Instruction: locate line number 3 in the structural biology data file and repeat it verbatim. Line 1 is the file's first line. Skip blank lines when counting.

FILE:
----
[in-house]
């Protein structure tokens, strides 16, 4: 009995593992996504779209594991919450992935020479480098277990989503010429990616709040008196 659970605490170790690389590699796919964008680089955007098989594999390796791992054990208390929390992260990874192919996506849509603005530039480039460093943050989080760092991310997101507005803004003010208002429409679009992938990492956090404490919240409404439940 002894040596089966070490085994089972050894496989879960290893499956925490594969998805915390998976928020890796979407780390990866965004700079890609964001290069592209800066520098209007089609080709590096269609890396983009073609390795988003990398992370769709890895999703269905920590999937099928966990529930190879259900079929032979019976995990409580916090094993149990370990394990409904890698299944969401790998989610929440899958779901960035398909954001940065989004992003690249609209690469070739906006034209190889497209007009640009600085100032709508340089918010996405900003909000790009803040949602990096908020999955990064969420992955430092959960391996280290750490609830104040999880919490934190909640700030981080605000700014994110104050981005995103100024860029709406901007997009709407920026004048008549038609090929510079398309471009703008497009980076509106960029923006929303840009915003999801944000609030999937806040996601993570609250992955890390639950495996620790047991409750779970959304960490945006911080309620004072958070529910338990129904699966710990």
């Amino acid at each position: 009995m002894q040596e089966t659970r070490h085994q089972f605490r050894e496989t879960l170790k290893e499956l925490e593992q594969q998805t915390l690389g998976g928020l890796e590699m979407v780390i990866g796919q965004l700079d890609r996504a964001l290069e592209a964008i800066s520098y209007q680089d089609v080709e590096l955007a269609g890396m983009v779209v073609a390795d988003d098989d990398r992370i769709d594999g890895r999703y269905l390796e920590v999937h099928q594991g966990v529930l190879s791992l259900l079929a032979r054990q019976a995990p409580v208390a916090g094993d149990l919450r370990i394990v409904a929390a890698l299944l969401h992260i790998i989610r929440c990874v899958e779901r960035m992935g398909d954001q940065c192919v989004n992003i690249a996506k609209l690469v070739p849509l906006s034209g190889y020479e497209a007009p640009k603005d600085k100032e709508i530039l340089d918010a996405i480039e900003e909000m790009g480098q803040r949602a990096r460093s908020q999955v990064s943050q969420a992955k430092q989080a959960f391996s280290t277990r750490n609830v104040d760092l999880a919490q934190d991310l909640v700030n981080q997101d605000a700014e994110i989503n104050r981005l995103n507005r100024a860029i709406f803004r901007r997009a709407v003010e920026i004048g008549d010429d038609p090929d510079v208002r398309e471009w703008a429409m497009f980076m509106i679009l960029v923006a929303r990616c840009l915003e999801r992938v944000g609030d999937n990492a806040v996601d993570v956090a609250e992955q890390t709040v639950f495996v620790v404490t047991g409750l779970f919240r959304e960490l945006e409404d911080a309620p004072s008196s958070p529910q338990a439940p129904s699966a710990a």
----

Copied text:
């Amino acid at each position: 009995m002894q040596e089966t659970r070490h085994q089972f605490r050894e496989t879960l170790k290893e499956l925490e593992q594969q998805t915390l690389g998976g928020l890796e590699m979407v780390i990866g796919q965004l700079d890609r996504a964001l290069e592209a964008i800066s520098y209007q680089d089609v080709e590096l955007a269609g890396m983009v779209v073609a390795d988003d098989d990398r992370i769709d594999g890895r999703y269905l390796e920590v999937h099928q594991g966990v529930l190879s791992l259900l079929a032979r054990q019976a995990p409580v208390a916090g094993d149990l919450r370990i394990v409904a929390a890698l299944l969401h992260i790998i989610r929440c990874v899958e779901r960035m992935g398909d954001q940065c192919v989004n992003i690249a996506k609209l690469v070739p849509l906006s034209g190889y020479e497209a007009p640009k603005d600085k100032e709508i530039l340089d918010a996405i480039e900003e909000m790009g480098q803040r949602a990096r460093s908020q999955v990064s943050q969420a992955k430092q989080a959960f391996s280290t277990r750490n609830v104040d760092l999880a919490q934190d991310l909640v700030n981080q997101d605000a700014e994110i989503n104050r981005l995103n507005r100024a860029i709406f803004r901007r997009a709407v003010e920026i004048g008549d010429d038609p090929d510079v208002r398309e471009w703008a429409m497009f980076m509106i679009l960029v923006a929303r990616c840009l915003e999801r992938v944000g609030d999937n990492a806040v996601d993570v956090a609250e992955q890390t709040v639950f495996v620790v404490t047991g409750l779970f919240r959304e960490l945006e409404d911080a309620p004072s008196s958070p529910q338990a439940p129904s699966a710990a």